Organizational Consultation: An Appreciative Approach–III. Four Models of Consultation
To begin use of a nautical analogy that shall be employed in describing all four models, the Model One practitioner plays the role of the captain of the ship. One of the primary responsibilities of the ship’s captain is to bring the ship safely to the entrance of the harbor. At this point, as we shall note below, the captain either gives up control to a tugboat captain (Model II) or a harbor pilot (Model III), or retains control, but seeks guidance from the signals emitted by the harbor lighthouse (Model IV).
Between harbors, the ship’s captain is in charge. As the captain of an organization or captain of one unit in an organization, the Model One practitioner uses position power or reward and punishment power in order to determine the direction of or guide the implementation of a specific change in the organization or in the life of a specific person. One who aspires to Model One effectiveness will seek to move into a position of power in the organization (such as Manager of Training and Development, Director of Personnel, or head of an operational unit in the organization). He or she may also attempt to influence or control rewards that are offered by the organization (e.g. becoming administrator of a professional growth fund in a college, or becoming manager of an employee compensation or merit pay plan in a corporation). If one has neither position power nor the capacity to reward or punish other people in the organization, then Model One change is unlikely to occur as a result of one’s initiative.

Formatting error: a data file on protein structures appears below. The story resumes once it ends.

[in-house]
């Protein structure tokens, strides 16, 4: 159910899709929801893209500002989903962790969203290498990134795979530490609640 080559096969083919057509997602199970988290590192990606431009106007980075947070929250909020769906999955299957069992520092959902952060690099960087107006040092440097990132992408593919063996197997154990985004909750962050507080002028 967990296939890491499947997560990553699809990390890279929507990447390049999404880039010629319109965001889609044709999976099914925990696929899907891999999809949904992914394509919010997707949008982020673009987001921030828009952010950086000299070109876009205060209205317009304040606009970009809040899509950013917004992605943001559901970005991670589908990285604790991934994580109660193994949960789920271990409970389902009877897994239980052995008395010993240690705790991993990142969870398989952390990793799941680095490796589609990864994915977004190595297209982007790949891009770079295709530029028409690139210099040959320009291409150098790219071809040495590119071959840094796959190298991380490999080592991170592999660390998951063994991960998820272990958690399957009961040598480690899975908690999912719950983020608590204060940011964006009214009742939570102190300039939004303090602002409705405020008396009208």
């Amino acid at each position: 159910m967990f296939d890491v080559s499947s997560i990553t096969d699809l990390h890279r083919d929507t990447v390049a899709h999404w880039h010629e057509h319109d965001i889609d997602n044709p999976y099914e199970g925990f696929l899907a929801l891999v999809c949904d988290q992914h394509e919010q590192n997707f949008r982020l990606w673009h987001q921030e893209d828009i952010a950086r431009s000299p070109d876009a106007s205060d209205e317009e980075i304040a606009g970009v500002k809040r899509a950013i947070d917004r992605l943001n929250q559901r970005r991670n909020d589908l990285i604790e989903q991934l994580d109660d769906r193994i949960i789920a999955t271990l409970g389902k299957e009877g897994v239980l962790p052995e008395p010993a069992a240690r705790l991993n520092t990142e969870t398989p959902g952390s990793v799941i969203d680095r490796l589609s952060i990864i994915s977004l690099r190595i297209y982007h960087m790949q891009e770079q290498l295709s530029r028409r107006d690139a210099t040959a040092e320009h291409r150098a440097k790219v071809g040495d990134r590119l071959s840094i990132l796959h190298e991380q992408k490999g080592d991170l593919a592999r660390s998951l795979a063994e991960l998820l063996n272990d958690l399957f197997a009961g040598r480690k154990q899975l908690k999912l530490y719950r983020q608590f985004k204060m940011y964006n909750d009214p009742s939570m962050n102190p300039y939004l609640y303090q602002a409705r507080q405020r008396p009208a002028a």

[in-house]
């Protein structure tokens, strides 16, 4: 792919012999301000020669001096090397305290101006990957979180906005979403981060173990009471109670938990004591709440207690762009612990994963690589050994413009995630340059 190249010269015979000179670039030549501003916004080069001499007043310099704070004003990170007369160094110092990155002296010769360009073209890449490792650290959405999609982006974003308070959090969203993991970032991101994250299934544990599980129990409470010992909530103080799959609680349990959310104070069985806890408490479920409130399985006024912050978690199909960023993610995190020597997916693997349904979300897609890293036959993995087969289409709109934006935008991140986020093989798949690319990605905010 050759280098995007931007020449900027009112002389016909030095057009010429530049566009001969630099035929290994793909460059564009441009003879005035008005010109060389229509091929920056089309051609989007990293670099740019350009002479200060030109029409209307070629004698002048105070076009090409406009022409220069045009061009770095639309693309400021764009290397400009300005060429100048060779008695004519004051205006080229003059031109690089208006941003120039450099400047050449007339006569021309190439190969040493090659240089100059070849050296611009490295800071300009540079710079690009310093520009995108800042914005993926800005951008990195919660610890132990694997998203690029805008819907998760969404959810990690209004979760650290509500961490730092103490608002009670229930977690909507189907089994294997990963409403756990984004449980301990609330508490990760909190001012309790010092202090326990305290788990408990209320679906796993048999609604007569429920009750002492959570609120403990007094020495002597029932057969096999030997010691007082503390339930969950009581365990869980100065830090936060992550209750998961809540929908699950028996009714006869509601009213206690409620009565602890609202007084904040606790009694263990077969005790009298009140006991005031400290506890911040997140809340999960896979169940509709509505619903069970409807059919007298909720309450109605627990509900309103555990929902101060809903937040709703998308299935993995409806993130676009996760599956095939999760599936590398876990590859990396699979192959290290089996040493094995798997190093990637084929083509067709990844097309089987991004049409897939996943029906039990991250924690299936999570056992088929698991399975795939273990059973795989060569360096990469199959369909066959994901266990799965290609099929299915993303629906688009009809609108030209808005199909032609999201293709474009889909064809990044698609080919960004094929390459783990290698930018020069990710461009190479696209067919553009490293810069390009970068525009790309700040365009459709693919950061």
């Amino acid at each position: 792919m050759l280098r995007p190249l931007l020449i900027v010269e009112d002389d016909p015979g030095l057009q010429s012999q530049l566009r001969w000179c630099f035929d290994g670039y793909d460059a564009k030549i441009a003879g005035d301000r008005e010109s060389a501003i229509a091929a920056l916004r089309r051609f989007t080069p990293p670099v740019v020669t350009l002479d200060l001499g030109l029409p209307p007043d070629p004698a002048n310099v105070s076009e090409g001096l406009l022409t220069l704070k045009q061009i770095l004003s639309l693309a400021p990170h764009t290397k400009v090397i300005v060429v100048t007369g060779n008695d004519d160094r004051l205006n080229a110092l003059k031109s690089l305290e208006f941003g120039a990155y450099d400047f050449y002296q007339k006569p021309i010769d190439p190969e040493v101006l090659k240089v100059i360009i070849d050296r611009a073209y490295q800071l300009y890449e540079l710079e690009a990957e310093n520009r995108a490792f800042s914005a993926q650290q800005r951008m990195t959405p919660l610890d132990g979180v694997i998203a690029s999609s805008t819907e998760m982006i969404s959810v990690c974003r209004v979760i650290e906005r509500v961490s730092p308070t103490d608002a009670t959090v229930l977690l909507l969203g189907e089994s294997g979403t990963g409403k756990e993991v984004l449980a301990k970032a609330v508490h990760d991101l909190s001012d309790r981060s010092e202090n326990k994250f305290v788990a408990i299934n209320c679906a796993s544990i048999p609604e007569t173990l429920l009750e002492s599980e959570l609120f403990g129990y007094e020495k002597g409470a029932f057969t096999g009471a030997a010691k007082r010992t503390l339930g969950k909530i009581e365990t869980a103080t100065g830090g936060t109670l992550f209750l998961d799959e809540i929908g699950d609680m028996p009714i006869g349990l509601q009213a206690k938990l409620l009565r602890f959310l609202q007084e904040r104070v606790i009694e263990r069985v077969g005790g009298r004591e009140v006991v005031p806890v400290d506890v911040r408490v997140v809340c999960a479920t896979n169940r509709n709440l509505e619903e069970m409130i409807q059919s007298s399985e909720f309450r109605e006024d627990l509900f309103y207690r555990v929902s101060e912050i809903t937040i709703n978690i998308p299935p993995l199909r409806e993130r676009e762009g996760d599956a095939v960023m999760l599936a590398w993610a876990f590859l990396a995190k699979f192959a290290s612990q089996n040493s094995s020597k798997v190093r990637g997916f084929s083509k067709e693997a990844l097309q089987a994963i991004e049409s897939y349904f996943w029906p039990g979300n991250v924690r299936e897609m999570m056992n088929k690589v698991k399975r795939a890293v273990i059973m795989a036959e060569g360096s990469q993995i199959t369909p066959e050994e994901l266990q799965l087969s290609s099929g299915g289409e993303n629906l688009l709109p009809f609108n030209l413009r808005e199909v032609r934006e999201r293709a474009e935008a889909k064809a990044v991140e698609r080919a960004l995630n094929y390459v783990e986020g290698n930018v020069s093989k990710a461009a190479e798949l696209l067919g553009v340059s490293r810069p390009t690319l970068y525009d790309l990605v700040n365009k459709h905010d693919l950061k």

Most practitioners work within organizations. They are given the job of planning for and running programs to improve the quality of work being done in the organization. They often devote a considerable amount of time to managing their own shop and help other units of the organization complete their work in an efficient and effective manner. Many training and development departments provide ongoing services to the corporation, such as conferences, workshops and seminars. In these various capacities, the internal practitioner is often serving in a Model One capacity and is limited to Level One Change.
Even those who work as outside consultants to organizations will often assume a Model One role for a short period of time in the organization. A social service agency, for instance, might need someone to write a grant proposal that is due in two weeks. A corporation might need someone to prepare a software package for its computer system. There is insufficient time to train people inside these organizations to perform these tasks. Hence a Model One consultant is brought in to perform this short-term, specialized task, and they are given broad powers to get the job done.